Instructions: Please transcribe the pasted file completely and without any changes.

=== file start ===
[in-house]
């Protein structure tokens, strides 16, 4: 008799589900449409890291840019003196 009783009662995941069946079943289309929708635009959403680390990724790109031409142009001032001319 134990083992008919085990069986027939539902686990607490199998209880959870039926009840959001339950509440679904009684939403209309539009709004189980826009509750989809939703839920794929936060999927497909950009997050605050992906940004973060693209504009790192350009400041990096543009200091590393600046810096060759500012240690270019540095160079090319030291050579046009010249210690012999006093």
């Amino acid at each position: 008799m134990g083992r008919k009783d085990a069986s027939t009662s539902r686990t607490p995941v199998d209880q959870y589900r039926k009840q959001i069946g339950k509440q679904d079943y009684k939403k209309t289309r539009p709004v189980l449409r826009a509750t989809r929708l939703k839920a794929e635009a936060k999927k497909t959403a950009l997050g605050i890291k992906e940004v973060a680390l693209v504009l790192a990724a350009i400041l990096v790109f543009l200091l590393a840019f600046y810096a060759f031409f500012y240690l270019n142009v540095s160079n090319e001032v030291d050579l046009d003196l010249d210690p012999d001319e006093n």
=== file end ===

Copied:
[in-house]
């Protein structure tokens, strides 16, 4: 008799589900449409890291840019003196 009783009662995941069946079943289309929708635009959403680390990724790109031409142009001032001319 134990083992008919085990069986027939539902686990607490199998209880959870039926009840959001339950509440679904009684939403209309539009709004189980826009509750989809939703839920794929936060999927497909950009997050605050992906940004973060693209504009790192350009400041990096543009200091590393600046810096060759500012240690270019540095160079090319030291050579046009010249210690012999006093």
């Amino acid at each position: 008799m134990g083992r008919k009783d085990a069986s027939t009662s539902r686990t607490p995941v199998d209880q959870y589900r039926k009840q959001i069946g339950k509440q679904d079943y009684k939403k209309t289309r539009p709004v189980l449409r826009a509750t989809r929708l939703k839920a794929e635009a936060k999927k497909t959403a950009l997050g605050i890291k992906e940004v973060a680390l693209v504009l790192a990724a350009i400041l990096v790109f543009l200091l590393a840019f600046y810096a060759f031409f500012y240690l270019n142009v540095s160079n090319e001032v030291d050579l046009d003196l010249d210690p012999d001319e006093n």